Travel Tips to Make Life's Journey Easier
There is no starting over on the journey of life. We do not have the time to retrace thirty or fifty years of travel; but there are ways to make travel easier as we keep moving forward.
It helps to realize that the travel problems we face on the journey of life are not directed against us personally. Some travel problems on the city highway are just part of travel maintenance by the Department of Transportation; they are necessary, and we usually find a way around them. Just so, some obstacles on life's highway are essential to the improvement of our character; we do not fight them, we manage them.
Here are five changes we can make to help make life's journey easier for us and hopefully for others.
Some Travel Problems and Suggested Appropriate Responses
Rush hour traffic
Change focus (with headlights)
Hostile fellow travelers
(1) Change Road
We may think that the road we are on is the right road for us, until we find it blocked probably without explanation. We do not own the road, so it does not make sense for us to expect that it will be always open for us. We are grateful for the times when we are privileged to use it. When it is closed, the better attitude is not to force our way through, but to consider finding an alternate route.
What if the road is intentionally closed to prevent us from damaging our car in the sinkhole up ahead? What if we missed the announcement about convicts trying to hijack passing cars? We may never know why we run into roadblocks, but we know that every time we do, we get some practice in patience and determination.
Why bother to fret and complain when we can improve our character and make progress on our journey by cheerfully changing roads?
(2) Change Speed
It seems that the day we make the effort to beat the rush hour traffic is the same day everybody else does. Instead of the smooth ride we expect by leaving early, we end up in bumper to bumper traffic behind an old retiree who is not in a hurry. When the traffic speeds up, we try to pass, but somebody else darts into our lane and cuts us off.
This is the morning to forget the rush. Sometimes when we slow down, we actually enjoy our humanity. We may:
- signal a traveler in another lane to get in front of us;
- wave to a school child and watch his or her smile;
- notice the new paint on the building we always fly by;
- encourage a fellow passenger to enjoy the change of pace.
We can also halt to make ourselves available for service in an emergency. When we slow down, we find ways to add purpose to our journey and we feel energized to continue.
(3) Change Focus
After years of traveling a fixed route, we automatically know how to get to our destination without reading the signs. It is as if a fog has covered the signposts which remind us to proceed with caution, and those which inform us of the speed limit. We no longer see them; we proceed with foggy mentalities.
Whenever the law catches up with us, we make a new resolution. We vow to remember where to turn and how fast to travel; but we forget again, run into trouble again and we make still another resolution.
Dr. Charles Wesley Knight, pastor, motivator and spiritual coach, counsels that it is better to focus on revelations than on resolutions. What did the wrong turns in the past reveal to us? What did we learn about ourselves when we overcame the last obstacle? How did it make us feel when we had to pay hard-earned money for traveling at the wrong speed? These revelations, and not the meaningless resolutions deserve our focus.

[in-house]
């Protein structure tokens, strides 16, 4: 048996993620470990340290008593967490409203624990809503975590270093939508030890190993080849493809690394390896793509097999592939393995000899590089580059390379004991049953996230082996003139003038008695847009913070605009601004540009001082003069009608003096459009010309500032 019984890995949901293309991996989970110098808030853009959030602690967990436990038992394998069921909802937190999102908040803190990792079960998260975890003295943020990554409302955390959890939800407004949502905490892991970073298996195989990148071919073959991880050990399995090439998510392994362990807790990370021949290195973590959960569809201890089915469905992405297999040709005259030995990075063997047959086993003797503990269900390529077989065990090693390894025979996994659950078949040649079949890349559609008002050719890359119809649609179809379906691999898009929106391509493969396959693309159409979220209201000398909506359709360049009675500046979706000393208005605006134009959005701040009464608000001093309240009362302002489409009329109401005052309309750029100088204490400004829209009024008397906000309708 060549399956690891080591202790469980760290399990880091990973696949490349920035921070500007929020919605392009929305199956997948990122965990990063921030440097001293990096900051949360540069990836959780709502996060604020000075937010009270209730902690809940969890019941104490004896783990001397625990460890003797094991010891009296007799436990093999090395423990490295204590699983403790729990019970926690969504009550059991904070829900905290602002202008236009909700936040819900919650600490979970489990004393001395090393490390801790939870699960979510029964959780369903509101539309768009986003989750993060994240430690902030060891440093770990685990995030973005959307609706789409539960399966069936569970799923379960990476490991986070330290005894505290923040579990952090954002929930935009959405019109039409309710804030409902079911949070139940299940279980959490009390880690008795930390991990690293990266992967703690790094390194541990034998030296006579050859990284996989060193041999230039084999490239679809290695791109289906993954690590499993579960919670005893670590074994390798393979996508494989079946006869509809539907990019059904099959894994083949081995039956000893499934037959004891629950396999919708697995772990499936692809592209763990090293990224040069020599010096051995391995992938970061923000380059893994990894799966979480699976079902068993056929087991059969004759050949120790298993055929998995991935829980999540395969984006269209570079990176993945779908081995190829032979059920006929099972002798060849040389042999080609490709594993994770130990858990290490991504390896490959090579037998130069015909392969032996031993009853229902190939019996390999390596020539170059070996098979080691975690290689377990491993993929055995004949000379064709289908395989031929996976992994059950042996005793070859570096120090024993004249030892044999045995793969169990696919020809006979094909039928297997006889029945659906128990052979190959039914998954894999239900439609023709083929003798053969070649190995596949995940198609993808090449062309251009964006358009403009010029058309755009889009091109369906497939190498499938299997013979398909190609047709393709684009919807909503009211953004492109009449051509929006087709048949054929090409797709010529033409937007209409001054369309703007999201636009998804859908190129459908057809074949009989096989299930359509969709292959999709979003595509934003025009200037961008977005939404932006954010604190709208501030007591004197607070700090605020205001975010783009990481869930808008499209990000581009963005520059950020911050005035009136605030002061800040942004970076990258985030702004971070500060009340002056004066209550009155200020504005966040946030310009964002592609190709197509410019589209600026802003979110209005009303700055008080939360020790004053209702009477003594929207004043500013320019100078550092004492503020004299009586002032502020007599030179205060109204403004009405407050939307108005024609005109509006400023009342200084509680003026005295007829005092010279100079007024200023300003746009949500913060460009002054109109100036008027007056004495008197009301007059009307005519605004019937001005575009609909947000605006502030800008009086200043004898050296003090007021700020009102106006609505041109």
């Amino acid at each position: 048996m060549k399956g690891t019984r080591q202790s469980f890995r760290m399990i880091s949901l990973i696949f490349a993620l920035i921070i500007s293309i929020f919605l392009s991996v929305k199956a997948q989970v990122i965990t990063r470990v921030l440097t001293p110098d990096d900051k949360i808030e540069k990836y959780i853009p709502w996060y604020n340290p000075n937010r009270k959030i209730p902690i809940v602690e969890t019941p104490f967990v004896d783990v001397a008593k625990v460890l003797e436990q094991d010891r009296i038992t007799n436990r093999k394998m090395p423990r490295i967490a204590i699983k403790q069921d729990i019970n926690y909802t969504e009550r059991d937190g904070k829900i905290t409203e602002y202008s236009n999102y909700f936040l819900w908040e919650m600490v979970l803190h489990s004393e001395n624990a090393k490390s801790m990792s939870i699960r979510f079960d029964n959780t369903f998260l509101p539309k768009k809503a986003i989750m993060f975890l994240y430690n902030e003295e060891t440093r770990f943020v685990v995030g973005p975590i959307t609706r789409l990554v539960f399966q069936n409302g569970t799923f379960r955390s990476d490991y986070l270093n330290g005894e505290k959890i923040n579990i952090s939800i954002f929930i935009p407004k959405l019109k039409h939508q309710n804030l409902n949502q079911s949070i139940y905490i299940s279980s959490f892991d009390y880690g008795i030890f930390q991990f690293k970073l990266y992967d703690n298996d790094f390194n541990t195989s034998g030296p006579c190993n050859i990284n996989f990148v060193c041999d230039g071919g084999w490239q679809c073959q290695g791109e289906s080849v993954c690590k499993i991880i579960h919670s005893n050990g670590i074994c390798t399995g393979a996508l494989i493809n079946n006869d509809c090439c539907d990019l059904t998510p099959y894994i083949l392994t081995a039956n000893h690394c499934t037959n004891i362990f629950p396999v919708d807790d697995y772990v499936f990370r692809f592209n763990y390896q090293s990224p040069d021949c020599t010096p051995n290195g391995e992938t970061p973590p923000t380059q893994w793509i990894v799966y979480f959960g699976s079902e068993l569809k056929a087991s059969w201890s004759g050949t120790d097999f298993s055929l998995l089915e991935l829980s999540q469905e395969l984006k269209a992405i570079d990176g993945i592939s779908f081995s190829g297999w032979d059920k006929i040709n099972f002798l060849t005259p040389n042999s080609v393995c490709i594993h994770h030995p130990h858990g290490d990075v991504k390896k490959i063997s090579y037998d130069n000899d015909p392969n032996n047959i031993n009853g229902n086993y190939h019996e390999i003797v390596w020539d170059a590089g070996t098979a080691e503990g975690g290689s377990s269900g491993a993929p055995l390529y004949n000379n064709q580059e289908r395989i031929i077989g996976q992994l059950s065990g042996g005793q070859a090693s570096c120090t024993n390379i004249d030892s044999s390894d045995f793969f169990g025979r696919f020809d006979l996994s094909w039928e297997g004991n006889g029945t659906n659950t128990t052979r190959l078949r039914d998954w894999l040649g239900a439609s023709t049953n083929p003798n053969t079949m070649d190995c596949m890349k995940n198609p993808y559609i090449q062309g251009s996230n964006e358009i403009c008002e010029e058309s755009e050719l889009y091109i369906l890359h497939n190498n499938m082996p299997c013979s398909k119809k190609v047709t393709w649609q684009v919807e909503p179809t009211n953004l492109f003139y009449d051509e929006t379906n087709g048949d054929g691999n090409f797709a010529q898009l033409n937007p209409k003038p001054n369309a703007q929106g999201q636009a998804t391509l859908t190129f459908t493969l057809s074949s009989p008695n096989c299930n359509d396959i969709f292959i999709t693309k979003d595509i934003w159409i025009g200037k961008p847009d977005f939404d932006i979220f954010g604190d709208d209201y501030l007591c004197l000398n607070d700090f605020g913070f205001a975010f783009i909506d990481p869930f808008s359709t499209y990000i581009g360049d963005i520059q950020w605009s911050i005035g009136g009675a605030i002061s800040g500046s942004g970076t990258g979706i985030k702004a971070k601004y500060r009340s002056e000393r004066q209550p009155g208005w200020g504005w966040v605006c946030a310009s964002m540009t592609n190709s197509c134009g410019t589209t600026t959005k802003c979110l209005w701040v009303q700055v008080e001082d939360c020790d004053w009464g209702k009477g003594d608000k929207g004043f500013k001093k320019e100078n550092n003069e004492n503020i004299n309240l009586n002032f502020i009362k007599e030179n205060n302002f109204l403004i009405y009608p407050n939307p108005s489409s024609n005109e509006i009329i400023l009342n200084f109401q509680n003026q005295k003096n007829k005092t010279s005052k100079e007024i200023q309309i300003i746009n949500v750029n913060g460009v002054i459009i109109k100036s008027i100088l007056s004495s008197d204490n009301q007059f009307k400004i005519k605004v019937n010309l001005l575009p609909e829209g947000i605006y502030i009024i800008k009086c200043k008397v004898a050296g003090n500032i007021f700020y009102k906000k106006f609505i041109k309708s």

Clear understanding of these personal issues will help us, as well as those learning from us, to move forward successfully.
(4) Change Direction
If we are going in the right direction, our journey on the highway of life takes us toward the fulfillment of our God-given purpose. We have a sense of where we are heading, and we appreciate the lessons we learn from the obstacles and delays along the way.
It is time to change direction when we are confused about where we are, and the ride becomes purposeless. Any of the following reasons may frustrate us:
- Losing sight of our purpose, or losing our passion to pursue it;
- Subscribing to the purpose someone else prescribes for us;
- Distraction because of our self-indulgence.
Be careful not to change directions just because forging ahead takes some extra effort. Change directions only as a result of divine guidance.
(5) Change Attitude
Fellow travelers influence our journey to the extent that we let them. We will not allow their hostility to bring out the worst in us. Their road rage feeds on their energy; not on ours.
We all have the same travel rights and our destinies have already been assigned. They cannot reap our rewards.
We will be friendly, helpful and supportive as much as we can be. We will respond courteously and gratefully to the courtesies of others. We will not throw temper tantrums when they cross into our lanes. We will proceed cautiously with love, kindness, humility, gentleness, and patience. (Colossians 3: 12). We usually receive more of what we give. So, love will be our legacy.
May these travel tips help us to enjoy a safe, purposeful, productive travel!
Four Bonus Travel Insights
- "It is true that we choose our life, but it's also true that we can choose at any moment to change our path." - Unknown
- "Life is just an old time rail journey...delays, sidetracks, smoke... interspersed only by occasionally by beautiful vistas and thrilling bursts of speed. The trick is to thank the Lord for letting you have the ride." - Jenkin Lloyd Jones
- "The feeling remains that God is on the journey, too." - Saint Teresa of Avila"
- It's funny how, in this journey of life, even though we may begin at different times and places, our paths cross with others so that we may share our love, compassion, observations, and hope." - Steve Marab
© 2014 Dora Weithers